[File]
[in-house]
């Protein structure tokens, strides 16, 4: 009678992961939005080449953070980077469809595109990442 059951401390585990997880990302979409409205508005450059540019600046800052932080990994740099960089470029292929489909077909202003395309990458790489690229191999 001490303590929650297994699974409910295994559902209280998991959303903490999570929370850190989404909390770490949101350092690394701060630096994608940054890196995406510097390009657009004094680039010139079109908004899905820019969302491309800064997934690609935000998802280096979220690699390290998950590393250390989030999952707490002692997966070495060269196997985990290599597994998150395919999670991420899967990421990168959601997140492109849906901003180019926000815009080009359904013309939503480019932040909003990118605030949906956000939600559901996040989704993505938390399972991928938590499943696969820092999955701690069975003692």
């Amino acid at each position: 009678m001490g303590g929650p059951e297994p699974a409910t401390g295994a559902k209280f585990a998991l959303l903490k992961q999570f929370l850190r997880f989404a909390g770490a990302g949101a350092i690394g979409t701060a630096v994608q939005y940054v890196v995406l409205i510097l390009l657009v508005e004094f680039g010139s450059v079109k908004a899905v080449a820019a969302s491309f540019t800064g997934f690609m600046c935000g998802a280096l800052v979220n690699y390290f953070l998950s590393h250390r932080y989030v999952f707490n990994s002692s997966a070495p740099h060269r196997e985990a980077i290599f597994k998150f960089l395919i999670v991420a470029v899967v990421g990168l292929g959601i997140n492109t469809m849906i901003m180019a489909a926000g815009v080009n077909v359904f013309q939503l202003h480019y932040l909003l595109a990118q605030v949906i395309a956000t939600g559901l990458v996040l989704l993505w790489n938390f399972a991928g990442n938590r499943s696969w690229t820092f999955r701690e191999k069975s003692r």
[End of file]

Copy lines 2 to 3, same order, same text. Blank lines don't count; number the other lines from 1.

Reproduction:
């Protein structure tokens, strides 16, 4: 009678992961939005080449953070980077469809595109990442 059951401390585990997880990302979409409205508005450059540019600046800052932080990994740099960089470029292929489909077909202003395309990458790489690229191999 001490303590929650297994699974409910295994559902209280998991959303903490999570929370850190989404909390770490949101350092690394701060630096994608940054890196995406510097390009657009004094680039010139079109908004899905820019969302491309800064997934690609935000998802280096979220690699390290998950590393250390989030999952707490002692997966070495060269196997985990290599597994998150395919999670991420899967990421990168959601997140492109849906901003180019926000815009080009359904013309939503480019932040909003990118605030949906956000939600559901996040989704993505938390399972991928938590499943696969820092999955701690069975003692």
């Amino acid at each position: 009678m001490g303590g929650p059951e297994p699974a409910t401390g295994a559902k209280f585990a998991l959303l903490k992961q999570f929370l850190r997880f989404a909390g770490a990302g949101a350092i690394g979409t701060a630096v994608q939005y940054v890196v995406l409205i510097l390009l657009v508005e004094f680039g010139s450059v079109k908004a899905v080449a820019a969302s491309f540019t800064g997934f690609m600046c935000g998802a280096l800052v979220n690699y390290f953070l998950s590393h250390r932080y989030v999952f707490n990994s002692s997966a070495p740099h060269r196997e985990a980077i290599f597994k998150f960089l395919i999670v991420a470029v899967v990421g990168l292929g959601i997140n492109t469809m849906i901003m180019a489909a926000g815009v080009n077909v359904f013309q939503l202003h480019y932040l909003l595109a990118q605030v949906i395309a956000t939600g559901l990458v996040l989704l993505w790489n938390f399972a991928g990442n938590r499943s696969w690229t820092f999955r701690e191999k069975s003692r």